Weta look a bit like a katydid, long-horned grasshopper, or cricket, but the hind legs are enlarged and usually very spiny.  They are nocturnal and different species have different diets. Most weta are predators or omnivores preying on other invertebrates, but the tree and giant weta eat mostly lichens, leaves, flowers, seed-heads and fruit.

    Weta can bite and inflict painful scratches, with the potential of infection, but their primary defense is mostly visual --  looking large and spiky and creepy.
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    Palmetto Bug

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    This is basically a cockroach. It looks just like it, but when I lived in Miami, these things weren't content to lurk in corners. They would come out onto the walls, and they would FLY. Yes, these are larger-than-normal cockroaches. That can fly. So they are definitely making this list. 

    Flying. Giant. Cockroaches.
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    Bed Bug

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    More blood suckers. And these are in your bed while you sleep. 

    Most species feed on humans only when other prey are unavailable. Their bites are not usually noticed at the time. The neck and jaw line are particularly favored places to feed.

    It usually spends less than 20 minutes in physical contact with its host, and once its full, it will not attempt to feed again until it has either completed a molt or, if an adult, has thoroughly digested the meal.

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    Asian Giant Hornet Added by: KellyLacourse

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    Despite their name, Jerusalem crickets are not true crickets, nor are they native to Jerusalem. They are in the same family as the Weta, which is why they both look so shiny and fleshy and blaaarrrgh. These nocturnal insects use their strong mandibles to feed primarily on dead organic matter but can also eat other insects. Their highly adapted feet are used for burrowing beneath moist soil to feed on decaying root plants and tubers.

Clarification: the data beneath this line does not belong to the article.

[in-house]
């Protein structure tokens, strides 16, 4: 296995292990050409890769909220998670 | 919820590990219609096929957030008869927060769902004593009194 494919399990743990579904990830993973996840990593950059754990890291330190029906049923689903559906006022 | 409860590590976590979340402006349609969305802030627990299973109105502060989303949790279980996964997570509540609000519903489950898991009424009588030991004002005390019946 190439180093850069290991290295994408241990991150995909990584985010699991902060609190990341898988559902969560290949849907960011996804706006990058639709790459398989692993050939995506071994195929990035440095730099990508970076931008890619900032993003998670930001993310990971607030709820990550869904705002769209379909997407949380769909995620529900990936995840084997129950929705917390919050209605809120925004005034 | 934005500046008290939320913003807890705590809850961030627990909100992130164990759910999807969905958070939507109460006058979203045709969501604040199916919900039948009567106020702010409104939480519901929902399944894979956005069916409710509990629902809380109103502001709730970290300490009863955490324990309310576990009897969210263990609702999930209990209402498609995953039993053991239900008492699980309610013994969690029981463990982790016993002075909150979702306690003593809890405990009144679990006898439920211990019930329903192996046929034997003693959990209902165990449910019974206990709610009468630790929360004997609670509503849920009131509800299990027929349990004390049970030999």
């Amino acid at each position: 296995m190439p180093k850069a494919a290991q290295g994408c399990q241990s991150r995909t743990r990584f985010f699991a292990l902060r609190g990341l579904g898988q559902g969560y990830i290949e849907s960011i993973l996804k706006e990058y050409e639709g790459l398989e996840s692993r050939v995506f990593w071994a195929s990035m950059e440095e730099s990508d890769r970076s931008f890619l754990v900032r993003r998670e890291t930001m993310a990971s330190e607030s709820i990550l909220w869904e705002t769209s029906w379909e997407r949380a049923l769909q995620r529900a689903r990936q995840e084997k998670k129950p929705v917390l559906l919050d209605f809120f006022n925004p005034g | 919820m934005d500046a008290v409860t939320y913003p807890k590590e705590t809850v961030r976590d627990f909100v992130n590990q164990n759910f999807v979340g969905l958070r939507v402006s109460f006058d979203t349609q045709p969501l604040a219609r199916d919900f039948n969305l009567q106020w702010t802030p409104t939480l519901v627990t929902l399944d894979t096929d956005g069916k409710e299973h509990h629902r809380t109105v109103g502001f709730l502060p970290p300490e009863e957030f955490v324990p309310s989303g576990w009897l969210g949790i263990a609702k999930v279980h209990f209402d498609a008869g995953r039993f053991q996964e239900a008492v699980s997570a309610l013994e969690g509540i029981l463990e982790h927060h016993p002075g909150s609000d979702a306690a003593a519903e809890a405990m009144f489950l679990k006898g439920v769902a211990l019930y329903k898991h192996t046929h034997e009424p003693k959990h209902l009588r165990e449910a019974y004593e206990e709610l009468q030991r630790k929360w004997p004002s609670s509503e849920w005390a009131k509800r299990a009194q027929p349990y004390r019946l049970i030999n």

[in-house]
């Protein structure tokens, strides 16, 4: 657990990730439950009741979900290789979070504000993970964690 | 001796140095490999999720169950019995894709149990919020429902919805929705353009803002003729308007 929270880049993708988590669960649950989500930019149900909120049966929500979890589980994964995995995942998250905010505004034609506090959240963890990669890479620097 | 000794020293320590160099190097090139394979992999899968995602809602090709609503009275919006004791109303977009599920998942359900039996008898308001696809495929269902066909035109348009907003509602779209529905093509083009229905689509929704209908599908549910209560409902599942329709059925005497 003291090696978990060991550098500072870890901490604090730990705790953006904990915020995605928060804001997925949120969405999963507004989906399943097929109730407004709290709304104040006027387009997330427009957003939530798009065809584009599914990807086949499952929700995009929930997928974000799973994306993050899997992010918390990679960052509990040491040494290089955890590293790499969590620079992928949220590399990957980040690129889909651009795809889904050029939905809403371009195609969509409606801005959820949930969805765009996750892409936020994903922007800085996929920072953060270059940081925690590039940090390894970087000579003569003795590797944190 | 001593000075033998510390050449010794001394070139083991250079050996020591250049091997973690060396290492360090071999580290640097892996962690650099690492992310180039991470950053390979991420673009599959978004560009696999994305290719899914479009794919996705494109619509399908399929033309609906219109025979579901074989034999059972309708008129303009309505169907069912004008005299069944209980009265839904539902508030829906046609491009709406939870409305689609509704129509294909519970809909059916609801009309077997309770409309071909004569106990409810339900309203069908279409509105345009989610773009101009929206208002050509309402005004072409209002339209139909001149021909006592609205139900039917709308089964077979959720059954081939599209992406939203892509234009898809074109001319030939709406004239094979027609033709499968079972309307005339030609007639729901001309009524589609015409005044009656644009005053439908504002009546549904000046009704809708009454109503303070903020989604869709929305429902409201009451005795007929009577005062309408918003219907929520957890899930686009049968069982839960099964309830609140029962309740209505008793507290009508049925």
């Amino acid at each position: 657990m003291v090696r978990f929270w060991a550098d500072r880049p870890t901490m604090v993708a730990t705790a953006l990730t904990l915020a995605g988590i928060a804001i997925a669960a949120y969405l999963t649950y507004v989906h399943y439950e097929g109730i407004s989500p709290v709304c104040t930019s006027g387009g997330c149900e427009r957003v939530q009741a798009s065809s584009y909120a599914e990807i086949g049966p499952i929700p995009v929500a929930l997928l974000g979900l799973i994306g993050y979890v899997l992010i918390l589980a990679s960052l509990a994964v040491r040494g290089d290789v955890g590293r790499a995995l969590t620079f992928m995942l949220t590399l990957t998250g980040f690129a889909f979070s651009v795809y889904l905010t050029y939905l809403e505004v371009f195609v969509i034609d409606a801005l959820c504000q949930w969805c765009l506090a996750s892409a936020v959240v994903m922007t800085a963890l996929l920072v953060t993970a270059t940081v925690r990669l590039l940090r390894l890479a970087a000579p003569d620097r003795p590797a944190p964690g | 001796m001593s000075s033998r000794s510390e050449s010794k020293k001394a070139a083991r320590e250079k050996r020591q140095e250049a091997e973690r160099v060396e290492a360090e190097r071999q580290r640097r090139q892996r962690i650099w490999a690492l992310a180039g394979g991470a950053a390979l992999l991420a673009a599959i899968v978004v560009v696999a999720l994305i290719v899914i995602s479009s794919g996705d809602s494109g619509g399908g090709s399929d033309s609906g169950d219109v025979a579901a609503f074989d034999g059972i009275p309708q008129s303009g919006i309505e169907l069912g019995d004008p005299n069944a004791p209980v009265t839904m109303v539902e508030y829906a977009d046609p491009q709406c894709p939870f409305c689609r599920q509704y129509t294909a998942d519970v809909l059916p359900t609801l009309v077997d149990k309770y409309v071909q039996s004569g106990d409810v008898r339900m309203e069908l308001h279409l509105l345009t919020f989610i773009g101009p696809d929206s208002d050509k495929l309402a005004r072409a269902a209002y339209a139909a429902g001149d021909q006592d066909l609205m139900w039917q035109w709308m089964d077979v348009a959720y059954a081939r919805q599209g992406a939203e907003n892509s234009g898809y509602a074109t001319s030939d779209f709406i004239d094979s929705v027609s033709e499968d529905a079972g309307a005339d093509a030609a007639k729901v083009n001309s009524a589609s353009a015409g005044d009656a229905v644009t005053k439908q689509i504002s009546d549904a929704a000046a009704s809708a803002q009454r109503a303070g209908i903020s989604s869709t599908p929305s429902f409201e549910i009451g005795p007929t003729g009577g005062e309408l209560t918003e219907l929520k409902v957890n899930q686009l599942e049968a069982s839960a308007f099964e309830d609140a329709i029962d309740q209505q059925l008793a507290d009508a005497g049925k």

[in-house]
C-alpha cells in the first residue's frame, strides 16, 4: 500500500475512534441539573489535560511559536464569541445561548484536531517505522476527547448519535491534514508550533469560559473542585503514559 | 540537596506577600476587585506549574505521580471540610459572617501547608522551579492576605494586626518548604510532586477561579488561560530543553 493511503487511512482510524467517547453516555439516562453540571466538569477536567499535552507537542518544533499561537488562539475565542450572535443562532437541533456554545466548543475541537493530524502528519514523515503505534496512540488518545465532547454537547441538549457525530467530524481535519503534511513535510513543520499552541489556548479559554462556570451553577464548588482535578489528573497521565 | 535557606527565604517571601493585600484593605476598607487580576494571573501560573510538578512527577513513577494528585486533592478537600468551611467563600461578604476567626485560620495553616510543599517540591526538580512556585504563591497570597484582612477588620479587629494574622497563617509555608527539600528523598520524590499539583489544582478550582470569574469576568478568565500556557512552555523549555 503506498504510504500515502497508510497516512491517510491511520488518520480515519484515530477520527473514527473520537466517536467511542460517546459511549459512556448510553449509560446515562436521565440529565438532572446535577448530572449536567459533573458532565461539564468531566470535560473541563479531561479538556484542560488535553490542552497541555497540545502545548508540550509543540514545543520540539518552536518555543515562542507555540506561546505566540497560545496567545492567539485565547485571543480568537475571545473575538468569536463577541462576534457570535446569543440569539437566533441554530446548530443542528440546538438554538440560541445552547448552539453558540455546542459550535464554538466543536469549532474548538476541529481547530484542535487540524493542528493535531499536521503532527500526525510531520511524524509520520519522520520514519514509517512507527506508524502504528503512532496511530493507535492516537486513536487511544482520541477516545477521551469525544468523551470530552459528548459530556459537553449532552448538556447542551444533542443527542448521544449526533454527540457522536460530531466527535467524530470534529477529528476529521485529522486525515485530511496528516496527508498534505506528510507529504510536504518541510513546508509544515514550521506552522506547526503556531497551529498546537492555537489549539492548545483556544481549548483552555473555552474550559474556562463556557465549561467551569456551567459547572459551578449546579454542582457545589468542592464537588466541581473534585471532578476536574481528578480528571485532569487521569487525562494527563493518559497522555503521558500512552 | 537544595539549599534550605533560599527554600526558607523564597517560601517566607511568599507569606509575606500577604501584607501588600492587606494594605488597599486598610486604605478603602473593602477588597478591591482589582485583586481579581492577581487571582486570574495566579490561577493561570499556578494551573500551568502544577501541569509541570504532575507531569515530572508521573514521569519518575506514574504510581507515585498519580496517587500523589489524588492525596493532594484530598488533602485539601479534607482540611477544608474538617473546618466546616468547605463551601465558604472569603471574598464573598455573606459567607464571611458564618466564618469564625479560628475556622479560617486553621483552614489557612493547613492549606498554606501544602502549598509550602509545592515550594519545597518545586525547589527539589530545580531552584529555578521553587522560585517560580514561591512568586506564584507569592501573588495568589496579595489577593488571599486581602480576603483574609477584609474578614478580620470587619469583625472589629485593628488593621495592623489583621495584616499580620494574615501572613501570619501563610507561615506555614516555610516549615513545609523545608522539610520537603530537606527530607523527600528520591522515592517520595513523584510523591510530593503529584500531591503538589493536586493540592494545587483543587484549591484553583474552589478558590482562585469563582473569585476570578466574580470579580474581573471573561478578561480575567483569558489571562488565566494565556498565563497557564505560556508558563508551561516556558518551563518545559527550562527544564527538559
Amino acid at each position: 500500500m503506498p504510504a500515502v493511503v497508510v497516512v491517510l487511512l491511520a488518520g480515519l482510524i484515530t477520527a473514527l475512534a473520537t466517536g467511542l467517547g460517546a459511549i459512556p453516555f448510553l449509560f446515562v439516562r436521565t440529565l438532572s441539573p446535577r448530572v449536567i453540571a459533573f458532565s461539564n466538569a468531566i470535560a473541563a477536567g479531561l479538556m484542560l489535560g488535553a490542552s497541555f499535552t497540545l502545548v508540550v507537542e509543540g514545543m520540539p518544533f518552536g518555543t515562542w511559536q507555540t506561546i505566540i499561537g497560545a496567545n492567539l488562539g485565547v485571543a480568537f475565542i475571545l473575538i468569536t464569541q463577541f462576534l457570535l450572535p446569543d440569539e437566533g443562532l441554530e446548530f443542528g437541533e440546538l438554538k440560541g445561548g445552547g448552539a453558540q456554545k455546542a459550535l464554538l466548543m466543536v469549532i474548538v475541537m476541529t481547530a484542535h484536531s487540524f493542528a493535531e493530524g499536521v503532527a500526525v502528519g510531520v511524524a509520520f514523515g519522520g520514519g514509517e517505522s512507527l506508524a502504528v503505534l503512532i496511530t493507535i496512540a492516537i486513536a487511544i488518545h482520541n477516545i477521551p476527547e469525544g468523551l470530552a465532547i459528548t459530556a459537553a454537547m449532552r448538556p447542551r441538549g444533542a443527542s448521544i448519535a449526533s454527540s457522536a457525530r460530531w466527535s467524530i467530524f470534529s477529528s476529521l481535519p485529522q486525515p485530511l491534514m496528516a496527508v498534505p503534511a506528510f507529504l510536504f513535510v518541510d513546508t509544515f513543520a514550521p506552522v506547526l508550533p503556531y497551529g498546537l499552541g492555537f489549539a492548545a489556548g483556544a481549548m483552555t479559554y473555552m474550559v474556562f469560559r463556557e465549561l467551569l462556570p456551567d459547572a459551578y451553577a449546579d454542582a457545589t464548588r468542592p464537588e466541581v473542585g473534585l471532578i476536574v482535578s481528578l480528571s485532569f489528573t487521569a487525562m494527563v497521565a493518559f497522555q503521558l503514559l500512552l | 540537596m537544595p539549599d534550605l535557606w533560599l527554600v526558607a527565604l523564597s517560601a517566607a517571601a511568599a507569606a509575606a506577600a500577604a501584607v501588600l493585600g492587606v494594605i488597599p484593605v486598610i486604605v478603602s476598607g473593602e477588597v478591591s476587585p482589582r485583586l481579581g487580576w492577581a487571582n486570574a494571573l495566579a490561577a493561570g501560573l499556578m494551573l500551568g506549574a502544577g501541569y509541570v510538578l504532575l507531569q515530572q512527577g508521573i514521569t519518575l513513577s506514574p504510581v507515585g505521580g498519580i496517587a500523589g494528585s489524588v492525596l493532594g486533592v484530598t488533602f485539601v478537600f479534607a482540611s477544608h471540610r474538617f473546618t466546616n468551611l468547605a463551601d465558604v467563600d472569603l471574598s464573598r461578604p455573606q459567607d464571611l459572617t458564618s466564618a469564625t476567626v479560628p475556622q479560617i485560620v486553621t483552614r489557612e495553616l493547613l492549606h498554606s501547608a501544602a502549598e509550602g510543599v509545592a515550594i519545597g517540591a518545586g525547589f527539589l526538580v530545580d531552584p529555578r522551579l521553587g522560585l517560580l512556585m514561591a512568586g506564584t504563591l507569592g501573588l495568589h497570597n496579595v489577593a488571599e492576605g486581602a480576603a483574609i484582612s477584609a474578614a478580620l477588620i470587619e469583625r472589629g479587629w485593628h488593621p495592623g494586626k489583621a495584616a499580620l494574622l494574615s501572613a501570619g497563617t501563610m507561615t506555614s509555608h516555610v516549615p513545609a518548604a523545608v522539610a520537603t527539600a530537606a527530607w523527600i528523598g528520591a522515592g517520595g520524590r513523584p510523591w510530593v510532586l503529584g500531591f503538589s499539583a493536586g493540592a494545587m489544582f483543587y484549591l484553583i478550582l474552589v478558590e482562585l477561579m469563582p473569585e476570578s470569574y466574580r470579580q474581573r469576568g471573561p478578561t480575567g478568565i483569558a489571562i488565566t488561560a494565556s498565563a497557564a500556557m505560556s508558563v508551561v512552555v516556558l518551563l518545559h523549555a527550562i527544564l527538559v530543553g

While Jerusalem crickets are not venomous they can emit a foul smell and are capable of inflicting a painful bite. Not to worry, I won't be picking this thing up any time soon.
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    Antlion larva Added by: KellyLacourse

    I don't care how small these are, they look terrifying.
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    Silverfish are found all over the world... and also in my attic. Specifically, they are always waiting when I go up to said attic to get a book out of a box. I don't think they read, but they are always in the pages of any book I pull out. 

    It is for this reason that I find them gross. Not because they are possibly literate, but because they are pale grey and have lots of legs and those butt pinchers again (I don't know why having pinchers on your butt is so disturbing, but it is). And they do that earwig thing where they get all flat and fit into tiny crevices.
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    Assassin Bug

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    Imagine something that has a needle on its face. It injects poison with the needle, and then sucks the liquified victim's insides back in through the same needle. Now imagine that thing is real. Because it is. 

     That's pretty gross, but they start young. When they are little, some species will cover and camouflage themselves with remains of dead prey insects, which forms a very effective camouflage. How's that for cold? Wearing a suit made of your dead victims? Some species are blood suckers rather than predators, and they are accordingly far less welcome. Some Assassin bugs are known as kissing bugs because of this, because they tend to bite sleeping humans in the soft tissue around the lips and eyes. 

    In some crazier parts of the world, people BREED them as PETS and for pest control. Jesus, get a fish.
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    Asian Giant Hornet Added by: KellyLacourse